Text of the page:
The Camden Town Group in Context

Ethel Sands 1873–1962

Ethel Sands at home in the Vale, Chelsea 1922
Fig.1
Ethel Sands at home in the Vale, Chelsea 1922
© Private collection Courtesy of Wendy Baron
Ethel Sands (fig.1) was best known in her own lifetime as one of the most important hostesses in cultured English society in the early twentieth century. Along with such figures as Lady Ottoline Morrell and Lady Sibyl Colefax, she provided a venue and congenial atmosphere for artists, writers and other members of England’s cultural elite to meet, converse and exchange ideas. Frequent visitors to her Oxford house in Newington and London residences in Lowndes Street and later the Vale, Chelsea, included such notable names as Walter Sickert (fig.2), Augustus John, the writers Henry James and Arnold Bennett, and members of the Bloomsbury Group such as Virginia Woolf and Roger Fry.
Sands inherited a taste for socialising from her American parents, her father Mahlon Sands and her mother Mary Morton Hartpence, who had been a famous society beauty of her day, painted by John Singer Sargent in 1893–4.1 Their daughter and eldest child Ethel was born in Newport, Rhode Island, on 6 July 1873, but the following year the family moved to England where they settled permanently, returning to America for only two years when Ethel Sands was four. In London, the Sands enjoyed an extremely full social life, moving within fashionable and important circles that included the Marlborough House set, centred on the Prince of Wales, the future Edward VII. In 1888 her father was killed in a riding accident, and her mother continued to bring her children up alone. Aged twenty-one, in 1894 Sands chose to go to Paris to study painting and it was here she met her lifelong partner Anna (Nan) Hope Hudson. In 1896 her mother also died prematurely, leaving Sands with the responsibility of caring for two younger brothers as well as a considerable fortune. The conferral of independent means enabled Sands to pursue painting without the necessity of supporting herself through the sale of works.
Walter Richard Sickert 'Portrait of Ethel Sands' 1913–14
Fig.2
Walter Richard Sickert
Portrait of Ethel Sands 1913–14
© Estate of Walter R. Sickert / DACS Photo © Ashmolean Museum, Oxford
Sands’s close relationship with Nan Hudson led them to spend part of each year together in France and the rest divided between Oxford and London where Sands entertained guests and painted. Like her friend, Sands first exhibited in Paris at the Salon d’Automne. Her works were mostly interiors and still lifes, possibly inspired by the ‘intimiste’ subject matter, use of colour and dry brushwork of Edouard Vuillard (1868–1940). As was the case with Hudson, relatively few of her paintings survived the destruction of their homes in London and France during the Second World War.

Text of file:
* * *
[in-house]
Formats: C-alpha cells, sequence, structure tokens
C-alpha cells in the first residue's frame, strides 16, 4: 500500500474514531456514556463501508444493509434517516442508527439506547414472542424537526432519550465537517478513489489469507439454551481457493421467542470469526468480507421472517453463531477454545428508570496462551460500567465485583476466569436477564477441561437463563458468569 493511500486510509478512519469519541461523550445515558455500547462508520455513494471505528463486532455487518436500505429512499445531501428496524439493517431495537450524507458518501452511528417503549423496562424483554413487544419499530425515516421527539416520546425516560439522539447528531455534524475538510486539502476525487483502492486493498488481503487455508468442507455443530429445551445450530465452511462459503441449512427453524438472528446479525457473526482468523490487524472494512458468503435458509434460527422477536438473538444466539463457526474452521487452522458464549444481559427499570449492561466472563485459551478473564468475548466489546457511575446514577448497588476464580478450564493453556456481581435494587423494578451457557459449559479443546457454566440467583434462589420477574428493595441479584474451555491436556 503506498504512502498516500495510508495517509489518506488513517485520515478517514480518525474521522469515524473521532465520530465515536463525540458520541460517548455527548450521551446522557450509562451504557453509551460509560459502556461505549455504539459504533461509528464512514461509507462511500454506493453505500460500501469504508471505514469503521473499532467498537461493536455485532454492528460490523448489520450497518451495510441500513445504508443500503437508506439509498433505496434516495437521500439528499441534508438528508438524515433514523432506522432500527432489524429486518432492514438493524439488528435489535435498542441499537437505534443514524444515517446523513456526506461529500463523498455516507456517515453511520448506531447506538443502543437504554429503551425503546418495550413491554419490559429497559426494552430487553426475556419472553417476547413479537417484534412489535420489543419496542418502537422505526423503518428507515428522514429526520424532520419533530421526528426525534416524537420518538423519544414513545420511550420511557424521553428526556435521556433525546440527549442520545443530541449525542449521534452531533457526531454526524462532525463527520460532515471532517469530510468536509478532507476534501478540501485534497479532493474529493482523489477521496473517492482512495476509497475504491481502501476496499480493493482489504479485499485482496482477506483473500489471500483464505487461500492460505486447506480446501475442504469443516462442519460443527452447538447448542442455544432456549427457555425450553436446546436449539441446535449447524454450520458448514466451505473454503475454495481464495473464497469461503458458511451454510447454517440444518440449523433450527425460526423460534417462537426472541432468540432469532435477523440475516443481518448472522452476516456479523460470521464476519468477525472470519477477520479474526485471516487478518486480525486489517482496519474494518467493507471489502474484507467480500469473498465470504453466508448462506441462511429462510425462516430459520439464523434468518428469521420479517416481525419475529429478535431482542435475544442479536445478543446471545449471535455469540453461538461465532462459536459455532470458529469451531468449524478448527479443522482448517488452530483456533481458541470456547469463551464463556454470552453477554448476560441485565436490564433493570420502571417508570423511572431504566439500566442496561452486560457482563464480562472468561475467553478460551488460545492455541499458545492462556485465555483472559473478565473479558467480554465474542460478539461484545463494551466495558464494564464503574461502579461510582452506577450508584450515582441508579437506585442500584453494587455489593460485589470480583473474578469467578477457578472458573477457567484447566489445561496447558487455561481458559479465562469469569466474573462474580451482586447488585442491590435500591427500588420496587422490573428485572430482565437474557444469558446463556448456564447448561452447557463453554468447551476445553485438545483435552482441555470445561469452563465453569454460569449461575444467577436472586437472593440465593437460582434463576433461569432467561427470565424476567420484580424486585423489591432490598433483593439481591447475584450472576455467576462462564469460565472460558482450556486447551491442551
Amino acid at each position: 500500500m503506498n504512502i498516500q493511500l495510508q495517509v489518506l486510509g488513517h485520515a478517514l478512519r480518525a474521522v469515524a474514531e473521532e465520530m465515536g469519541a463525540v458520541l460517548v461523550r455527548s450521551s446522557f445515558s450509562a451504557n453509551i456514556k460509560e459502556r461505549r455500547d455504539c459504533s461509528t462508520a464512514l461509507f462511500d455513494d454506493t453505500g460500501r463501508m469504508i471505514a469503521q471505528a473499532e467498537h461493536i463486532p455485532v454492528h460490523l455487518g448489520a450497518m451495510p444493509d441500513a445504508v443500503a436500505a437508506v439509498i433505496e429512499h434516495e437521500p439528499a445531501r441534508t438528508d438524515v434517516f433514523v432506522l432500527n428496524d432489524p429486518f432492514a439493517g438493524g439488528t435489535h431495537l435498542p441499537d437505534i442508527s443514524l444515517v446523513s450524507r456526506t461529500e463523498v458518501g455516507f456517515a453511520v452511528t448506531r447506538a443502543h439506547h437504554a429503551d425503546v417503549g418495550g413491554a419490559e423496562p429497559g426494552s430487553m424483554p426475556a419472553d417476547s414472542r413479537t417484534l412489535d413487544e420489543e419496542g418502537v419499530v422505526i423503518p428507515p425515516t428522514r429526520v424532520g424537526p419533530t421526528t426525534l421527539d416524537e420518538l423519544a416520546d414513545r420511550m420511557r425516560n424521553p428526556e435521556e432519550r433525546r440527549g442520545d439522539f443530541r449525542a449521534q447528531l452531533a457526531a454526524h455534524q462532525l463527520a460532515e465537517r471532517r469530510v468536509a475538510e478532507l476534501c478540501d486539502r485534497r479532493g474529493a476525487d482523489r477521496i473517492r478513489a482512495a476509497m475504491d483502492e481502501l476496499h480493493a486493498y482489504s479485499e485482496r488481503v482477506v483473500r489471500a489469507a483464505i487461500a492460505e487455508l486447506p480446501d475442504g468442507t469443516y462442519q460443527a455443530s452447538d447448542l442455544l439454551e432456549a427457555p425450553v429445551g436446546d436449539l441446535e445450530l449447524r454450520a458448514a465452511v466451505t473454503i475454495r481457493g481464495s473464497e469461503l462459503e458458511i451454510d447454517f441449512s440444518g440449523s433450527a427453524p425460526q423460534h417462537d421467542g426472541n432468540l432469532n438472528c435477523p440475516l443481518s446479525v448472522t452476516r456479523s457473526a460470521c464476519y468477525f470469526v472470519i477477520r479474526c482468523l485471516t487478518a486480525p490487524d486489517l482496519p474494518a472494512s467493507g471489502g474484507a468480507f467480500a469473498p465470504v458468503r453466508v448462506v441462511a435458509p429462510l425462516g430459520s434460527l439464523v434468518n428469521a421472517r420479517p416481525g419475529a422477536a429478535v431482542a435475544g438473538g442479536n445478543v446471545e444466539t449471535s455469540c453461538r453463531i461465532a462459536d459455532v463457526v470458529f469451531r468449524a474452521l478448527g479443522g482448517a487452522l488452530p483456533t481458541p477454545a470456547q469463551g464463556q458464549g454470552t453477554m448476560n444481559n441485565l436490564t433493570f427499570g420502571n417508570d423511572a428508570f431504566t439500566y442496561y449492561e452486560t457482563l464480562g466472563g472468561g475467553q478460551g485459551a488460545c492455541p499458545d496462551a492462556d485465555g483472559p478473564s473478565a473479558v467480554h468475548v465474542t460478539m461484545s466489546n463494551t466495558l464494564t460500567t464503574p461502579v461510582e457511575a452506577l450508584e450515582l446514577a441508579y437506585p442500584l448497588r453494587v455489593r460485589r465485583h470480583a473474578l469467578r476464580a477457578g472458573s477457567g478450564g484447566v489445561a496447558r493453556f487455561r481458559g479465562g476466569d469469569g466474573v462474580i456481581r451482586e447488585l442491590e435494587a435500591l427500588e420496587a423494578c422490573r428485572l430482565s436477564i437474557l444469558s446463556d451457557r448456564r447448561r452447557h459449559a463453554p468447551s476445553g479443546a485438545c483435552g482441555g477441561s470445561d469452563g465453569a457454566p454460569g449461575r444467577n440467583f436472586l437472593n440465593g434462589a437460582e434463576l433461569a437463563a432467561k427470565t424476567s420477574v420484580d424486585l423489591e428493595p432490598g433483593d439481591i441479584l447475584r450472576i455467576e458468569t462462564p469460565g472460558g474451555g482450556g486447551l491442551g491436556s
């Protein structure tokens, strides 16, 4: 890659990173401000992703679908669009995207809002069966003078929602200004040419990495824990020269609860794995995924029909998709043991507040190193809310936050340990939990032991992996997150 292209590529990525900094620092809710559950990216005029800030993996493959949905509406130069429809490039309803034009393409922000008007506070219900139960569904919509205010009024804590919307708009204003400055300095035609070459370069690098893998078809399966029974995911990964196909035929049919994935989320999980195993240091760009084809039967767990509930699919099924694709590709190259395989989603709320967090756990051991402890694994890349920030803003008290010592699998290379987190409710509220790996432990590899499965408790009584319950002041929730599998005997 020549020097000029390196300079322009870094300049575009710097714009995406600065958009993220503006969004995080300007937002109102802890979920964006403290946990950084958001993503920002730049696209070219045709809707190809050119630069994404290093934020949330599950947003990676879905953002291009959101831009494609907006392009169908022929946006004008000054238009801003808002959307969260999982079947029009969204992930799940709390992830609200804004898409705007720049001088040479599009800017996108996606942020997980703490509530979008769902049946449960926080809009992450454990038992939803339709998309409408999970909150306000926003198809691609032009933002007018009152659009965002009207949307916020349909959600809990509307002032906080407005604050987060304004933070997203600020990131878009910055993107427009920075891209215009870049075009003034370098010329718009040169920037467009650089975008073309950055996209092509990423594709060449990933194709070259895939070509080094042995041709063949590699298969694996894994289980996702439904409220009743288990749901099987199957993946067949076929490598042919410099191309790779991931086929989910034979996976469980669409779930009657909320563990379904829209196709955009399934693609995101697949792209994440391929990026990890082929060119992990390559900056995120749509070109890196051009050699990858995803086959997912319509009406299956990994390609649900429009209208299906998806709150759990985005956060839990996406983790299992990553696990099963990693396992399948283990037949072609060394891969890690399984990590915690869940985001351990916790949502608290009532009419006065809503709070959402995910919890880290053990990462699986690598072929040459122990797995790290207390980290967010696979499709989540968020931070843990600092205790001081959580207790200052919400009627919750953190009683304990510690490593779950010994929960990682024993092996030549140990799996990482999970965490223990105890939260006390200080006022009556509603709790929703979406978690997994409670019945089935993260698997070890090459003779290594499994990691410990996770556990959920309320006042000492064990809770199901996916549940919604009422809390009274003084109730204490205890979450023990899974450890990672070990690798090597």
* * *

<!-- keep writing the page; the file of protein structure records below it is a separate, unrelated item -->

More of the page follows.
Although never a key figure in the development of contemporary art in London, Sands was a regular exhibitor alongside some of the most important British artists of the time. In 1907 she was asked by Sickert to join the Fitzroy Street Group, where she exhibited her own paintings and purchased the work of others. Although as a woman she was excluded from the Camden Town Group, she later became a founder-member of the London Group and exhibited at the Brighton show English Post-Impressionists, Cubists and Others in 1913. Throughout her lifetime she regularly exhibited works at the New English Art Club, the Women’s International Art Club and the Goupil Gallery Winter Salons. She held her first solo exhibition in Paris in 1911, a joint show with Nan Hudson at the Carfax Gallery in 1912 and another solo exhibition at Goupil in 1922. In addition, she played an active role in patronising modern artists and acquiring their work. Her house in the Vale, Chelsea, was decorated with murals and mosaics by the Russian émigré Boris Anrep (1883–1969), who also completed mosaic floors for the Tate Gallery (1923) and the National Gallery (1927 and 1952). Sands also commissioned some wall panels of the New Bedford theatre from Sickert, although these were never completed.
Painting always took place in her life alongside a host of other interests and commitments. During the First World War she undertook extraordinary work nursing wounded soldiers in France and later became forewoman of an overall factory in Britain. She became a British citizen in 1916. After the war she shared Hudson’s enthusiasm in renovating and decorating the Château d’Auppegard in Dieppe and during the later years of her life she divided her time between France and London, maintaining her enthusiasm for socialising into old age. The Second World War forced her to move home several times and saw the destruction of her London house during the Blitz. She cared for Hudson until her friend’s death in 1957, and she herself died on 19 March 1962, aged eighty-eight. She left a wealth of correspondence now kept in the Tate Archive, containing letters from many important figures of the day, as well as her private correspondence with Hudson. This material was first studied and arranged by the art historian Wendy Baron who, in 1977, published a biography of the artist.

Nicola Moorby
March 2003

Notes

1
Wendy Baron, Miss Ethel Sands and Her Circle, London 1977, pp.24–6.

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How to cite

Nicola Moorby, ‘Ethel Sands 1873–1962’, artist biography, March 2003, in Helena Bonett, Ysanne Holt, Jennifer Mundy (eds.), The Camden Town Group in Context, May 2012, https://www.tate.org.uk/art/research/group/2020097, accessed 01 August 2014.